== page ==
"Your father is brilliant," my mother often told us. "He's always the smartest man in the room."

It was endearing how my mother put my father on such a high pedestal, but I dismissed her remarks as hyperbole.

It took seven days of sitting shiva for my father, who died Passover night at the age of 88, for me to discover that she was right. Reading numerous emails from colleagues, hearing stories from the extended family, and taking the time to look back at my father's life gave me a far greater appreciation of my dad, Dr. Harvey Coopersmith.

My father grew up in a small two-bedroom apartment on top of my grandfather's upholstery store in Toronto. He slept on the living room couch while his two sisters took the second bedroom. He never had his own bed until he got married.

After graduating from high school in the late 40s with top honors, my father – a tall, handsome basketball player – went to University of Toronto's Medical School. He was 17. He had to intern for an extra year because the med school thought he was too young to graduate as a doctor (not quite Doogie Howser, but close).

My father was a great basketball player in his day. He's #6, bottom row, second from right.

He excelled in med school and was already getting a reputation for having an uncanny sixth sense at diagnosing illness.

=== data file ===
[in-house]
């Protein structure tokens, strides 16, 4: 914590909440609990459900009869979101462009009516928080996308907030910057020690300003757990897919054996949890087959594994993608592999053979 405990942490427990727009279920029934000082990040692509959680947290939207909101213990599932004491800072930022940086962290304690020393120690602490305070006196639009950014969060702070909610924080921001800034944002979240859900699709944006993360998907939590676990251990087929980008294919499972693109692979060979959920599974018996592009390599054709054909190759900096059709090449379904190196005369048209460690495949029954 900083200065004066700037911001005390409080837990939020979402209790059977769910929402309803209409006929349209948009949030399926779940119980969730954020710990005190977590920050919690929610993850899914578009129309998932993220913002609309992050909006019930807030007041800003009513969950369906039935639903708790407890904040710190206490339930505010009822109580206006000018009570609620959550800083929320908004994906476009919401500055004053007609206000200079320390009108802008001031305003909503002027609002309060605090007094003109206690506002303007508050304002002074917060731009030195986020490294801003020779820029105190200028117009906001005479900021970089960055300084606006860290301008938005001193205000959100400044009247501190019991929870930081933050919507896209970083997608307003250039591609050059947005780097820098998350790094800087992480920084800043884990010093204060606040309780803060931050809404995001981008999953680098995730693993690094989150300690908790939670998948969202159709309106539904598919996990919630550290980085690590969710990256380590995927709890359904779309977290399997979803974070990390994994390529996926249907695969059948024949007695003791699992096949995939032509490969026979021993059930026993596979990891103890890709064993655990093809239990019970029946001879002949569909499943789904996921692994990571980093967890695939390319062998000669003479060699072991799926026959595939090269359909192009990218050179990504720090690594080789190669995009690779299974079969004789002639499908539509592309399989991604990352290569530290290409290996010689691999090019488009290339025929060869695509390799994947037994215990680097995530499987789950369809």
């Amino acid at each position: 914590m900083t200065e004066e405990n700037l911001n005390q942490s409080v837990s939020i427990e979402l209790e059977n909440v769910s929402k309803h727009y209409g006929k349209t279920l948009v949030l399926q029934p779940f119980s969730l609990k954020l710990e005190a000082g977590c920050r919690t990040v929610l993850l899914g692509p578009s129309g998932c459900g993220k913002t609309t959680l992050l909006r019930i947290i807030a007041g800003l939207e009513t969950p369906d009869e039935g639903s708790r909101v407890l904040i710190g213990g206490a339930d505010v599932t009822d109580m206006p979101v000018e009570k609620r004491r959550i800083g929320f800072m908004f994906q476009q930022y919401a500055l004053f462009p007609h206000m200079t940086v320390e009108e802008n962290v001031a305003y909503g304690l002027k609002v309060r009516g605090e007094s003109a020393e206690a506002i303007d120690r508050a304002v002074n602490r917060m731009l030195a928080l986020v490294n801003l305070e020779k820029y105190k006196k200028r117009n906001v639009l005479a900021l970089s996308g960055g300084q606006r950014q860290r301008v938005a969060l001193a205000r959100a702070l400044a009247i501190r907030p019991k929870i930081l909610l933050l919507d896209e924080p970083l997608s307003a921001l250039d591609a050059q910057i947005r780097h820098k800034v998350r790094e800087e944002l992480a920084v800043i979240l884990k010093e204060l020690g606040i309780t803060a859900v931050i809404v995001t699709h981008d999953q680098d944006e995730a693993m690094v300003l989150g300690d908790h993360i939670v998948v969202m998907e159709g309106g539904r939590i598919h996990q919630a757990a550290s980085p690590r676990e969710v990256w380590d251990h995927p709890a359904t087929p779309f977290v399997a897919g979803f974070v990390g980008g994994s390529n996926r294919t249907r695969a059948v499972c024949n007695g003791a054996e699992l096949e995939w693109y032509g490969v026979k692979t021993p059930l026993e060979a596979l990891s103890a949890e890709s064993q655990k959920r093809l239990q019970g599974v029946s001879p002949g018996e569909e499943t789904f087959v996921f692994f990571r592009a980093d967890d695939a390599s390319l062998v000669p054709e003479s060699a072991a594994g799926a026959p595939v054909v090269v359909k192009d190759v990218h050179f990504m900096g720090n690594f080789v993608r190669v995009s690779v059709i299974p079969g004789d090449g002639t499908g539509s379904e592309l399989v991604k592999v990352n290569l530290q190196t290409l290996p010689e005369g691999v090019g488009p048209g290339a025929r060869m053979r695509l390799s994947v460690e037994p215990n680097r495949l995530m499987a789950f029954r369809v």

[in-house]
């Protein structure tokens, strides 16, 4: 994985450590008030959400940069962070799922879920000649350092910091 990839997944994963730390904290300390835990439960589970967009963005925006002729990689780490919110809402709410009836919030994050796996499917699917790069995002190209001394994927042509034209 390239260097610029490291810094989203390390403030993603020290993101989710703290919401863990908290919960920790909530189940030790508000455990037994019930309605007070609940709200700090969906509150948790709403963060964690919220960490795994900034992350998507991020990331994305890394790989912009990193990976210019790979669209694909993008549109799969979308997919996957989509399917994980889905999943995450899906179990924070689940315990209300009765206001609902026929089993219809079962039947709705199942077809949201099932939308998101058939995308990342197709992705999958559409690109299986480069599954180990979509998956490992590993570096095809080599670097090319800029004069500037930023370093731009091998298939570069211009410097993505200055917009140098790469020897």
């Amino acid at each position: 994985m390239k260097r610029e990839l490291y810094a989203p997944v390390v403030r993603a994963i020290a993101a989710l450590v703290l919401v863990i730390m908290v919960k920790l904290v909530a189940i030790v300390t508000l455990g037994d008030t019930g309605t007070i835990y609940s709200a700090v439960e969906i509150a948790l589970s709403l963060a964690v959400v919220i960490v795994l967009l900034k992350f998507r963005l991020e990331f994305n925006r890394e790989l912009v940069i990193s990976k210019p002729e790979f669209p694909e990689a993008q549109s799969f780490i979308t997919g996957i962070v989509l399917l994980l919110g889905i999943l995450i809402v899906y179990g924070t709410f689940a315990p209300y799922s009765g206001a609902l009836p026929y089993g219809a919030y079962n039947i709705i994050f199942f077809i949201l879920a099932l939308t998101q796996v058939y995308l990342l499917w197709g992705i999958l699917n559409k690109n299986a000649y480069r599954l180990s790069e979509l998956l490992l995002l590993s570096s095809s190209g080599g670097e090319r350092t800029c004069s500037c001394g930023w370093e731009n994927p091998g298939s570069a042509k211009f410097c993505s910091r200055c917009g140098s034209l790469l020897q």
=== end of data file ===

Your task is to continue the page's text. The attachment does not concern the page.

My father met my mother, Myrtle, while they were working at a summer resort. My father was the maître de. They married at 20.

He worked as a general practitioner and when he and my uncle Dr. Norman Kerbel decided to go back to school to specialize in endocrinology, they struck a deal: one would go back to school, while the other supported both families, and then they would switch. No easy feat considering my parents had five kids and my uncle had four. They both kept their side of the arrangement.

Despite his brilliance, he was warm, approachable and humble to the core. Over the course of his 64 years working as a doctor he had one simple goal: to help people.

My father joined the faculty of York-Finch Hospital in 1970 where he had various leadership roles, including Chief of Staff, Chief of Medicine and Director of Nuclear Medicine. Over the course of his 64 years working as a doctor he had one simple goal: to help people. Despite his brilliance, he was warm, approachable and humble to the core; a dignified leader who understood that compassion and knowledge speak louder than bluster and self-importance.

A colleague wrote, "Harvey’s medical acumen and global knowledge was unmatched. I will always remember him as the elder stateman of the Thursday Medical Rounds at York-Finch, who knew the correct diagnosis after the first few lines of the clinical history, and a mentor for all physicians in the Doctors’ Lounge on the breadth of the human condition." Another colleague called him a legend.

When a family friend experienced searing back pain, doctors thought he may have life-threatening cancer. My father asked, "Did he have a recent dentist appointment? It may be an infection caused by bacteria caught in the gums that travelled through his blood and nestled in his vertebrae." Turns out my father's hunch was right; all he needed was antibiotics.